Promising News for 21st Century Cures
You’ve probably heard me talk a fair amount about 21 st Century Cures over the past few months, but there are some exciting new developments I didn’t want you to miss. House Speaker Paul Ryan, Senator Lamar Alexander, and Senate Majority Leader Mitch McConnell have all joined in making the push for 21st Century Cures. In a July interview, Senator Lamar Alexander, chairman of the Senate Health, Education, Labor, and Pension Committee – which has jurisdiction over medical innovation legislation, said that the Senate should finish its work on 21st Century Cures in September. “Rarely do we have such an opportunity: it includes support for the president’s Precision Medicine and the Vice President’s Cancer Moonshot….Majority Leader McConnell says he wants to pass the bill this year….this could be the most important legislation Congress passes this year, and there’s no excuse for not finishing our work,” he concluded. Also in a July interview, Speaker Paul Ryan noted, “We’re making good progress on cures. We intend to work over recess on cures. It’s a pretty big deal.” These developments are very promising. 21st Century Cures is a bipartisan effort led by myself and Rep. Diana DeGette, D-Colo., that aims to safely speed up the approvals of life-saving drugs and devices and provides resources to help find cures to diseases faster. We took a unique approach to this initiative: Listening first. Dozens of bipartisan hearings and roundtables took place in Washington, D.C., and across the country – including one at the new Western Michigan University Homer Stryker M.D. School of Medicine. The result was H.R. 6, the 21st Century Cures Act, which was then was approved by the House of Representatives in July of 2015 by a 344-77 vote. The fight for #CuresNow continues. To learn more about this and other important legislative issues, please visit my website: upton.house.gov.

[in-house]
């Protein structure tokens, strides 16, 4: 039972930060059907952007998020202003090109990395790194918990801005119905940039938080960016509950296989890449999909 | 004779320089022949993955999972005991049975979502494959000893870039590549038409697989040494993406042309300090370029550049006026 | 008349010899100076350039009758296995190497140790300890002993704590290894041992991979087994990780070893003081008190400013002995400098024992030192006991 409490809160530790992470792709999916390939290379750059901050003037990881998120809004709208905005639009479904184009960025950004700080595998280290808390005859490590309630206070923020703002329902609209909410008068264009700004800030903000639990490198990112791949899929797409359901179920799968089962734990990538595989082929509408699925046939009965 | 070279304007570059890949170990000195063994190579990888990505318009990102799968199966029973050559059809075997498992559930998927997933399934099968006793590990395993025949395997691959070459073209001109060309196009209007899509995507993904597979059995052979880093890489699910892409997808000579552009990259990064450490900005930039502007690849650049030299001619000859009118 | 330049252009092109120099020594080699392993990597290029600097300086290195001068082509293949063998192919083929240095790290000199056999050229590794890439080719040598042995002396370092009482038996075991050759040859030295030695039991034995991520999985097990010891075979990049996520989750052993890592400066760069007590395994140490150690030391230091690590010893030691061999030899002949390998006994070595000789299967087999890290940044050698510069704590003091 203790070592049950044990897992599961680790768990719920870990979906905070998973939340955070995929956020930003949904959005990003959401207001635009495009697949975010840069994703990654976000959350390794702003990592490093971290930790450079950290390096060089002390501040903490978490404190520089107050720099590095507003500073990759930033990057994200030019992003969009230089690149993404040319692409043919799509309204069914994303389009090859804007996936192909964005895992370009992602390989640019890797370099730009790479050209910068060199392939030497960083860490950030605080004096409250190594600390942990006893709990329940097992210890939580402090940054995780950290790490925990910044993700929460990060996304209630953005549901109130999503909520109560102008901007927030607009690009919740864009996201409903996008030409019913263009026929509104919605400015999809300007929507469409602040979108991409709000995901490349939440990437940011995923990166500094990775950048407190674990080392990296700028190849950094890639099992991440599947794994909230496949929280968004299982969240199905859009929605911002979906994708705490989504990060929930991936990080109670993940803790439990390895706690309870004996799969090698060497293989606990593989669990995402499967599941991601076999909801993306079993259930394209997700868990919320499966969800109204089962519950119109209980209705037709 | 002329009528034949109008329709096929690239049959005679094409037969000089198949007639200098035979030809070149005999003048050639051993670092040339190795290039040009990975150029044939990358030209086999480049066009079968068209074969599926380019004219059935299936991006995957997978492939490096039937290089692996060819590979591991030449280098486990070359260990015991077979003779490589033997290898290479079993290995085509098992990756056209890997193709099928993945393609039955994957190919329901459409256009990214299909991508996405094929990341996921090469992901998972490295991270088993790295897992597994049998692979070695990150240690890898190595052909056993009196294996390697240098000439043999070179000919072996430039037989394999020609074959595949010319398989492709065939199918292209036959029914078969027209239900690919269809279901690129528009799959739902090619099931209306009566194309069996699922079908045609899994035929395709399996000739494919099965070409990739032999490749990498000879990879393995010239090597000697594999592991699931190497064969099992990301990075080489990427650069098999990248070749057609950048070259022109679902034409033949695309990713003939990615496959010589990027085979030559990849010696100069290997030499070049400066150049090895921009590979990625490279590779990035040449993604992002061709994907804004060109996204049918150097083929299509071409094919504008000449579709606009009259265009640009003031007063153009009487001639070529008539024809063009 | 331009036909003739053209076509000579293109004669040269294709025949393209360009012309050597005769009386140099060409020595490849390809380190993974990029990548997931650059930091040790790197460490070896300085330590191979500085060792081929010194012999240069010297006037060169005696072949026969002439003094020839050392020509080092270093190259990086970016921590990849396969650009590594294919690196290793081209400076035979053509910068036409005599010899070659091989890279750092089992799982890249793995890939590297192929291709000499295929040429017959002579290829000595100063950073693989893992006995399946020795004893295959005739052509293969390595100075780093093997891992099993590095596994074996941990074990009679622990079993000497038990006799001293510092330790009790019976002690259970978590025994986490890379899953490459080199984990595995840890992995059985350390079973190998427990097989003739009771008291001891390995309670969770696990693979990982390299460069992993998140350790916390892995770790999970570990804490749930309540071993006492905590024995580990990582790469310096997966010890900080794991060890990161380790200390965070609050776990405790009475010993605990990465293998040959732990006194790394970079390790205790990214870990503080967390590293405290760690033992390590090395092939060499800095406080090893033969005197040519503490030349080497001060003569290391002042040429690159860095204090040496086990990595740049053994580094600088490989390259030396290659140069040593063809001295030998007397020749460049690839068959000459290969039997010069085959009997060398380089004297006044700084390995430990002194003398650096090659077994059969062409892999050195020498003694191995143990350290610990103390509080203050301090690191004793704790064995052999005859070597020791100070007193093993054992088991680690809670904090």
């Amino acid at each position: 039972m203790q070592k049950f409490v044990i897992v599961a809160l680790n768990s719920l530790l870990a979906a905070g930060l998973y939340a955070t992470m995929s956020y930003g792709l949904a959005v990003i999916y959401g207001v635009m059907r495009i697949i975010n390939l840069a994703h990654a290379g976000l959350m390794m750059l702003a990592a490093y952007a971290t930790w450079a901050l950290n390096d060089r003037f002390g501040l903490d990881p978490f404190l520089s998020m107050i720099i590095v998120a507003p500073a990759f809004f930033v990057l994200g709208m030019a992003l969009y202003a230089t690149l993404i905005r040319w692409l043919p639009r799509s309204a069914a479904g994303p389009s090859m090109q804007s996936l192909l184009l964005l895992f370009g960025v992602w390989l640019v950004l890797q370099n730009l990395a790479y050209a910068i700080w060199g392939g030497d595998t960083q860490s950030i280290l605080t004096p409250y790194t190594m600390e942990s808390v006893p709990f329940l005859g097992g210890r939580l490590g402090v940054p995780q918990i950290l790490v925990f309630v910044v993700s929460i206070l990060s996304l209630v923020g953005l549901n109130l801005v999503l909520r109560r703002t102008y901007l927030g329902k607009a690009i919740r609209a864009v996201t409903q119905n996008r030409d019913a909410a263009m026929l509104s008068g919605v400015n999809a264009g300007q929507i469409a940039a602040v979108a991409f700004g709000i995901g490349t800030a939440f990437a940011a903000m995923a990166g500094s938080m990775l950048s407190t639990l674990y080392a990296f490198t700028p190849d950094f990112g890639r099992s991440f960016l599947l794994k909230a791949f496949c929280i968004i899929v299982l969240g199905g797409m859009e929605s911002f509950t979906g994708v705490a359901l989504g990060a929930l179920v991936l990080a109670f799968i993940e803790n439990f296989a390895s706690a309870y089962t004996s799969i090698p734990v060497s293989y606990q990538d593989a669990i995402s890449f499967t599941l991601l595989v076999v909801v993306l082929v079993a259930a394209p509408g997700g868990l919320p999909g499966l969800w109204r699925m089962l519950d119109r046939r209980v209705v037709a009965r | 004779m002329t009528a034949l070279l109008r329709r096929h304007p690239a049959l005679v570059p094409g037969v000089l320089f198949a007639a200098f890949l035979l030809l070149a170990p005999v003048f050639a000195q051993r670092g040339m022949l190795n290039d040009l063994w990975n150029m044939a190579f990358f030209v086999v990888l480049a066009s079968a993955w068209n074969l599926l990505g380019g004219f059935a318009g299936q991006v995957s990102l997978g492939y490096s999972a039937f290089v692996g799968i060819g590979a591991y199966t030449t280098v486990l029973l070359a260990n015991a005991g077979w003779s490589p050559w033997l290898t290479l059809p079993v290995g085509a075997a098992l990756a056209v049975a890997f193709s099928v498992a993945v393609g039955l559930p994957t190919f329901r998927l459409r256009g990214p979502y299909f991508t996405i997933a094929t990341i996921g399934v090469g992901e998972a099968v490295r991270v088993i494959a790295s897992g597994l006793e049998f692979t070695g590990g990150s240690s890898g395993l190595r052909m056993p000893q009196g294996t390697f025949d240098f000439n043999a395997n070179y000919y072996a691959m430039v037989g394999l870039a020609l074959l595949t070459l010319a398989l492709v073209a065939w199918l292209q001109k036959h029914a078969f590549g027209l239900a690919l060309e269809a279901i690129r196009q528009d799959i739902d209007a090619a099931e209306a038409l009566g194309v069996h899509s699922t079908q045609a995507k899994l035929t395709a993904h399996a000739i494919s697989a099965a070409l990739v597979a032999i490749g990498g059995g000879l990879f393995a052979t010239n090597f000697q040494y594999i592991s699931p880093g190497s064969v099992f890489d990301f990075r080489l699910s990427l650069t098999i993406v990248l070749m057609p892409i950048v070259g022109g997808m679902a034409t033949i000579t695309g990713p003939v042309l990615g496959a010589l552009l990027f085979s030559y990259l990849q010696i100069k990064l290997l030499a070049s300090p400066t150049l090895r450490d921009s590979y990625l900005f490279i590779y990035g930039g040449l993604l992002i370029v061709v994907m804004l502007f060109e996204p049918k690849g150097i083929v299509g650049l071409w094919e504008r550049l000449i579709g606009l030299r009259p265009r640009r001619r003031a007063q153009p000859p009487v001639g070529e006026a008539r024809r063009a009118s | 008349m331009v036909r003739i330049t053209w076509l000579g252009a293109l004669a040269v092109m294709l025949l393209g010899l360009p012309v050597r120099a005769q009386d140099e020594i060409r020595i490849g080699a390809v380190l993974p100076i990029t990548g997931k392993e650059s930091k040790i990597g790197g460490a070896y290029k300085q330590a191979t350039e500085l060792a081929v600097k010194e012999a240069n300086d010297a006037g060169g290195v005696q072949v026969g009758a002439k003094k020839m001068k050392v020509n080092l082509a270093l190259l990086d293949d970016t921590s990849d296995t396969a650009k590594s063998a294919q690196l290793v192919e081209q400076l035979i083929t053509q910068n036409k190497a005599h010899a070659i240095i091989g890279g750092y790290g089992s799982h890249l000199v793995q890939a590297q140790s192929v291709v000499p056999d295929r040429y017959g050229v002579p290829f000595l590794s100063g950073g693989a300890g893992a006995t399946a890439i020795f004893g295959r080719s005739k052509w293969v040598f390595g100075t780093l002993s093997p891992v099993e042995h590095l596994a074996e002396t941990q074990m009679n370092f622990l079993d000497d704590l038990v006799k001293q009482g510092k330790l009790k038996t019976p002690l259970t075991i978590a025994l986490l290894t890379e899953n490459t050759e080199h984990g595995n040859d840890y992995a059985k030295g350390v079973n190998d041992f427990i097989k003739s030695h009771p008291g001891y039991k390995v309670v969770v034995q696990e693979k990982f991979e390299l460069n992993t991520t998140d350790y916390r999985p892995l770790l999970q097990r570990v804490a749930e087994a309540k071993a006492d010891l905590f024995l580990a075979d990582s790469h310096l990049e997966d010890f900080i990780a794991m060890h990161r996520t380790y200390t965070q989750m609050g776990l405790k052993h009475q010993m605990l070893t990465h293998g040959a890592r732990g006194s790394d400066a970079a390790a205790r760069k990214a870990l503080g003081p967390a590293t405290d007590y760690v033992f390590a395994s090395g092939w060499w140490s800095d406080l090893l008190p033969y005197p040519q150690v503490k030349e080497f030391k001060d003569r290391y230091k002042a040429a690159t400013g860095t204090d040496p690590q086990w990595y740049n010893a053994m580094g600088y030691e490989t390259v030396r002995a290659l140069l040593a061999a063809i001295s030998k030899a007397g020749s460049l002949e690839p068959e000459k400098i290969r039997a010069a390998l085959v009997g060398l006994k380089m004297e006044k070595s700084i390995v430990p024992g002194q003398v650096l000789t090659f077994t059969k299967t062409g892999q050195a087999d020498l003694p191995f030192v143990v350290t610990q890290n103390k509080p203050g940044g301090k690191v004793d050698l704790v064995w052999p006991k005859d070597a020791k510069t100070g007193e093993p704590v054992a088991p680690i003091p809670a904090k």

While most of us are out enjoying the many things that make Michigan summers great, our area farmers are hard at work bringing another tradition to the table—fresh fruit and vegetables. Michigan ranks as the second most diverse agriculture industry in the country with over 300 commodities grown throughout the state. Looking around southwest Michigan it should come as no surprise we rank that high. Driving around, you will see everything from corn and hay grown for livestock feed, fields of cucumbers destined to become pickles, and fruit trees and berry patches that make Michigan’s summertime so sweet. It is no wonder that so many folks call this God’s Country. Agriculture is a top industry in Michigan with over $100 billion in economic impact and employing 22% of Michigan’s workforce—that is about 1 in 5 working Michiganders. These are the hardworking farmers planning meticulously each year for the best crop. Also, the harvesters bringing baskets and truckloads of fresh produce in from the fields are included. As well as the processors who make some of our favorite foods. With such a vibrant and robust industry, it is important that we continue to lead in agriculture research and technology. By staying on the cutting edge, our farmers are able to continue providing economic benefits and jobs in our local communities. To this end, I included additional funding in the state budget for projects such as the Michigan Fruit Tree Commission and Value Added Grants that help producers stay competitive in the global food market. So as you are out enjoying this Michigan summer, do not forget to support your local farmers and pick up some of that sweet southwest Michigan fruit. As always, if you have questions or comments about state government, call us at (888) 656-0079 or by e-mail at firstname.lastname@example.org.